Inhaltlich habe ich das grob http://www.verbrennungsmotor.de/hp/Geschichte...
entnommen. Wie ich es dort verstehe, hat Daimler den Verbrennungsmotor ins KFZ gebracht. Mir reicht hier das grobe Bild, die Feinheiten sind sicher sehr viel komplexer.
Nun poste ich noch den korrigierten Text, falls ihn jemand verwenden möchte:
From Ford’s Tin Lizzy towards the modern car –
recent developments in the car industry
When Henry Ford brought his Model T to mass production, the guidelines for a car were quite clear. Firstly, a car had to move people or goods from A to B. Secondly, it had to be affordable. And thirdly, it had to be easy to repair.
The technology was clearly defined. Otto’s combustion engine had evolved into a modern, useable engine in the hands of Diesel and Daimler. Nobody cared about fuel consumption or protecting the environment. The combustion of fossil fuels was state of the art in those days. If you had told people that it might be possible to drive a car with alternative fuels such as hydrogen, solar power, methane or rape seed, they would have rolled on the floor laughing: “You want to run an engine with water, the sun, gas, or even flowers? Do you need it to drive back to the booby hatch?”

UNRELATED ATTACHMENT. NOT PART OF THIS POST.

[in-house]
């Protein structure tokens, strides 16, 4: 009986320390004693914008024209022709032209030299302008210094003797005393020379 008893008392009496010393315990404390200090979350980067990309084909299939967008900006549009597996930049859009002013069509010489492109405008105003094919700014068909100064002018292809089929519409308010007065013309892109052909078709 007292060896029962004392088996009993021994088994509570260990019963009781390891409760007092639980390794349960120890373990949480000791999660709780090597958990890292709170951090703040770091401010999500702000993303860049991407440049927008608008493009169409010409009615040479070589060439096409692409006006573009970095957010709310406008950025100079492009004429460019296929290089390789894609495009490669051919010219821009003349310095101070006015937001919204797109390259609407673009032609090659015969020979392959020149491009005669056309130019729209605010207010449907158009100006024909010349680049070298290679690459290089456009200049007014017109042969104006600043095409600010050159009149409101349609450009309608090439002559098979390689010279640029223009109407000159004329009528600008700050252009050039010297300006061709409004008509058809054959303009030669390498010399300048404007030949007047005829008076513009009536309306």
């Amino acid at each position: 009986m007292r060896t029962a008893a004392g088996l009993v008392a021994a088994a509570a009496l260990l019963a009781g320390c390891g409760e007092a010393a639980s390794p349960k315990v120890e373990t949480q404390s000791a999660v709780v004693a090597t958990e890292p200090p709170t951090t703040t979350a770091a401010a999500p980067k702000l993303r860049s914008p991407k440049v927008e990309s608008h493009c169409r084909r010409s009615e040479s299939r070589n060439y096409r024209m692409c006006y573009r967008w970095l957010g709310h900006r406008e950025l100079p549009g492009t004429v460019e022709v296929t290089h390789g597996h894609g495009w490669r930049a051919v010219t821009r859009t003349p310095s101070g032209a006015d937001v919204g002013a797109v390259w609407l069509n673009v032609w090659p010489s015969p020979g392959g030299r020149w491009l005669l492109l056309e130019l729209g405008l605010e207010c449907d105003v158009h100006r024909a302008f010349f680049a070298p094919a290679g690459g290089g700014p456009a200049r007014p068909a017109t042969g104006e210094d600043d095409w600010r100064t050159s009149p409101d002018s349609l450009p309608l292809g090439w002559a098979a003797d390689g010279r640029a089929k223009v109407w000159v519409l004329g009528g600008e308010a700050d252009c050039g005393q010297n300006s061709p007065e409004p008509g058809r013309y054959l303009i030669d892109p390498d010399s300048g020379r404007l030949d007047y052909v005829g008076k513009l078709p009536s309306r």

Padded seats and pneumatic tires were the only comfort features that customers were able to imagine. A navigation system, for example, was not imaginable – and not only for technical reasons. It simply was not necessary: the few roads that existed could easily be found on a simple road map. Speed limits did not have to be set on these roads because cars were slow both in acceleration and in top speed. Accordingly, there was no need for an invention like cruise control.
As there were not a lot of cars on the road, the number of accidents was much lower than nowadays, too. Consequently, safety devices such as crush zones, side impact protection or even safety belts were not in demand. Some developments were impossible because certain technology was lacking: anti-lock brakes or electronic stability control required significant steps in the field of electronics.
However, car producers never just followed the demands and the possibilities of the current market – they created demand and they created dreams. At automobile shows they presented futuristic concept cars which often were neither ready nor intended for mass production. These prototypes were built to test customers’ reactions, to prepare the ground for future steps, to make people dream and to construct a myth of freedom and boundlessness.(375 words)